Karim Khan withdraws from Gicheru’s case

ICC prosecutor Karim Khan recuses himself from Paul Gicheru case

International Criminal Court (ICC) Prosecutor Karim Khan has recused himself from leading the case facing Kenyan lawyer Paul Gicheru.

Khan, who took over from Fatou Bensouda two weeks ago, had represented Deputy President William Ruto in the 2017 post-election violence case at the Hague-based court.

Deputy President William Ruto with his lawyer Karim Khan outside the ICC on October 4, 2013./File | DPPS
Deputy President William Ruto ICC Karim Khan
Deputy President William Ruto (left) accompanied by his wife Rachel, is welcomed by lawyer Karim Khan to the International Criminal Court (ICC) at The Hague at a past Status Conference./File | DPPS

While confirming his recusal, Judge Reine Alapini-Gansou who is handling Mr Gicheru’s case, said it will henceforth be led by Deputy Prosecutor James Stewart.

Gicheru is facing allegations of interfering with key witnesses who were relied upon by the prosecution in Dr Ruto’s case, which was shelved.

Kenyan lawyer Paul Gicheru at ICC
Kenyan lawyer Paul Gicheru when he made his first appearance before the ICC on November 6, 2020, before Judge Reine Adélaïde Sophie Alapini-Gansou of Pre-Trial Chamber A./Pool | AFP

In its submission, the office of the prosecutor told the chamber that Mr Khan’s decision was informed by article 42(7) of the Rome Statute which states that a prosecutor or his deputy may be disqualified from a case if “their impartiality might reasonably be doubted on any ground”.

“On 28 June 2021, the Office of the Prosecutor advised the Chamber that the current Prosecutor has recused himself from the proceedings in this case, pursuant to article 42(7) of the Statute. It further explained that the Deputy Prosecutor will perform all the acts that the Prosecutor would have to carry out in the present case,” the judge stated.

No access

According to the court, Khan will now be denied access to any confidential filings regarding the case and he has been barred from involvement in any discussion or decision on a substantial or administrative level related to the case.

“Further, the Chamber considers that the Deputy Prosecutor will replace the Prosecutor and perform any of his functions for the purposes of this case,” said Gansou.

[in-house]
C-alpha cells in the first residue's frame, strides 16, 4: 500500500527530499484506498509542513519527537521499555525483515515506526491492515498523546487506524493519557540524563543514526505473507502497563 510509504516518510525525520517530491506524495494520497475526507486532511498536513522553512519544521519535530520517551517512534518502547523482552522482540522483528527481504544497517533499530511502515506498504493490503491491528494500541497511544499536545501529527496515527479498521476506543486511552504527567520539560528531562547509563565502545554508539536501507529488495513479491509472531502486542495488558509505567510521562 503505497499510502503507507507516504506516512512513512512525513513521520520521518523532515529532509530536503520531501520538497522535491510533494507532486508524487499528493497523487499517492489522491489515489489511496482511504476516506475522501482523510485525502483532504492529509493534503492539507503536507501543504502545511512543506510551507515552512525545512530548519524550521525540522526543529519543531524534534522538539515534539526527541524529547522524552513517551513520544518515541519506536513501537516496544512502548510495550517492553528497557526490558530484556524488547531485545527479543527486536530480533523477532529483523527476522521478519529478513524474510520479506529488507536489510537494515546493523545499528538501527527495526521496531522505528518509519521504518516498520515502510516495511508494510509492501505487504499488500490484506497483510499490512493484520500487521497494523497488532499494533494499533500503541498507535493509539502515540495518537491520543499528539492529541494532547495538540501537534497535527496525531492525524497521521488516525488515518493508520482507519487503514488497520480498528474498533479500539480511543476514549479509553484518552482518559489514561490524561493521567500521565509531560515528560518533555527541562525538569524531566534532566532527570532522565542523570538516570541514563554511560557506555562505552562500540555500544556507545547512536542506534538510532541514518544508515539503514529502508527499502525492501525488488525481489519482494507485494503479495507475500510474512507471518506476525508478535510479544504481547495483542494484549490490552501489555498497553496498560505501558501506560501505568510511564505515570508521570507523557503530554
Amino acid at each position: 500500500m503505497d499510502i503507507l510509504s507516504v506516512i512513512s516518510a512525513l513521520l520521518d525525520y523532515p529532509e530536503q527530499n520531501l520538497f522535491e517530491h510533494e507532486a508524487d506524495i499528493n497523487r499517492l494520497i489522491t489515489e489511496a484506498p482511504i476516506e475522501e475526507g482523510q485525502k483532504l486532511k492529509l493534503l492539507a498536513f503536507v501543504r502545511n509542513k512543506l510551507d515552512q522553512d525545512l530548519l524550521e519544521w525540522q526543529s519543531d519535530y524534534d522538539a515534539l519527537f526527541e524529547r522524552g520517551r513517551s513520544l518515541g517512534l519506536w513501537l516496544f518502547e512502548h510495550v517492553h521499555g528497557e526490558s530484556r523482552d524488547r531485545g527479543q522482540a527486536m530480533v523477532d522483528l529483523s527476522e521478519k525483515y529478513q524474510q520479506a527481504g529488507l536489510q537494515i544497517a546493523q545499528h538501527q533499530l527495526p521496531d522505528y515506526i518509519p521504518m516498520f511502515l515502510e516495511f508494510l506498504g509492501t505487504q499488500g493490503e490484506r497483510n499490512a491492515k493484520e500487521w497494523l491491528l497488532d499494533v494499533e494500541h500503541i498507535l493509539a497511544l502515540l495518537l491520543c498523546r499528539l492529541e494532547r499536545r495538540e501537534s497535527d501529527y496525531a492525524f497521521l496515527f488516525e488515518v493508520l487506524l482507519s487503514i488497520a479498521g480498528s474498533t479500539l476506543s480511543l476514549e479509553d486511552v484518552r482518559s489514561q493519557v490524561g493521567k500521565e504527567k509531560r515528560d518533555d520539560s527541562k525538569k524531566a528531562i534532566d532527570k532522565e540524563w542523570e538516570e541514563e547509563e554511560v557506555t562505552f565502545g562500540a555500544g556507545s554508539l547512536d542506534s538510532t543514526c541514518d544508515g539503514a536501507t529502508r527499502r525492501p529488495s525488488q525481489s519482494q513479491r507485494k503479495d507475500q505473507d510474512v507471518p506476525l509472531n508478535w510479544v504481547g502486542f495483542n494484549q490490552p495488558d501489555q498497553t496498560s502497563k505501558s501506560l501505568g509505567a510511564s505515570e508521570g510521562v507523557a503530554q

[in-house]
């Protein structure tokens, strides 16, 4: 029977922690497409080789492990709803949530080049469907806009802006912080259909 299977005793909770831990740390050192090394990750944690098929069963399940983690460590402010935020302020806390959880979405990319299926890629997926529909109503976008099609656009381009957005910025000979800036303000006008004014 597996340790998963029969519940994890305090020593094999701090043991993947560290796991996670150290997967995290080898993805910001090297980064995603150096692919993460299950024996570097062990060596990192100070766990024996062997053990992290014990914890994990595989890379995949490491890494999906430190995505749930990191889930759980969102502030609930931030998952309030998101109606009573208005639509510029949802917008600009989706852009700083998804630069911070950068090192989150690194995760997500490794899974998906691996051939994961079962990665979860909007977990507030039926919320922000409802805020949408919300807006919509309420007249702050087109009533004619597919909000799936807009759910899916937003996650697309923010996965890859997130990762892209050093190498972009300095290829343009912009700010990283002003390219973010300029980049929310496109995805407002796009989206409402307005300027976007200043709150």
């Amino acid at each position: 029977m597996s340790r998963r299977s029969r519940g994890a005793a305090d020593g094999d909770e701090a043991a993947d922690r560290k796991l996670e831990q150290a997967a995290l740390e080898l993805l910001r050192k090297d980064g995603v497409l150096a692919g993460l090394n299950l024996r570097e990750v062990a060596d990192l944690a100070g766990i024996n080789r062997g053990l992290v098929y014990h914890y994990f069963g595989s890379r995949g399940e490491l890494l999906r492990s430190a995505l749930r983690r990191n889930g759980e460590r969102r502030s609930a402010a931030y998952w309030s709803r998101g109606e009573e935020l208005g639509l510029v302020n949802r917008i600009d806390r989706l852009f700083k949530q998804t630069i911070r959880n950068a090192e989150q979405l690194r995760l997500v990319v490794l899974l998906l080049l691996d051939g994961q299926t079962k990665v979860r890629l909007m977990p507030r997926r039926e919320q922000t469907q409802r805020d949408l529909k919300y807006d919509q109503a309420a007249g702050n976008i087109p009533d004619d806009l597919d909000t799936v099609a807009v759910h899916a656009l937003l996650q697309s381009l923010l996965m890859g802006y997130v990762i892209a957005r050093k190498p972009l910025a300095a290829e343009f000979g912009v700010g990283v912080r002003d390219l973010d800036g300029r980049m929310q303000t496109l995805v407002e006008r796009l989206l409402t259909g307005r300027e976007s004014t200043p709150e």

Before her retirement, Bensouda had indicated that Khan would not get involved in any case that is related to those he had been involved in before as a lawyer.

In a statement, she had said: “Khan has informed me that he will recuse himself from any case, where a conflict of interest may be perceived to arise from his former representation of suspects or accused persons. He will have practical measures implemented to protect against any such risk, and the public can have complete confidence in the good faith and efficacy of this process, and Mr Khan’s unyielding commitment to his duties and responsibilities under the Rome Statute.”

It has emerged that Khan also recused himself from a case concerning violence in Darfur, Sudan against Abdallah Banda who has a warrant of arrest against him.

The British lawyer emerged among key figures in the cases involving Kenya’s post-election violence against six suspects that included President Uhuru Kenyatta, DP Ruto and journalist Joshua arap Sang, owing to his eloquence and assertiveness in defending his client.

He took over as ICC prosecutor at a time when the court is still receiving submissions from parties involved in Mr Gicheru’s case, which is at the confirmation of charges stage.

The confirmation of charges proceedings had stalled in May pending the swearing-in of a new prosecutor. It will determine whether or not there is sufficient evidence to conduct a trial.

In its submissions, the office of the prosecutor had alleged that Gicheru was part of a team that schemed to bribe witnesses so that they would withdraw their statements incriminating DP Ruto.

However, Gicheru has dismissed the allegations claiming the prosecution is relying on hearsay, hence the case should be not proceed to trial.

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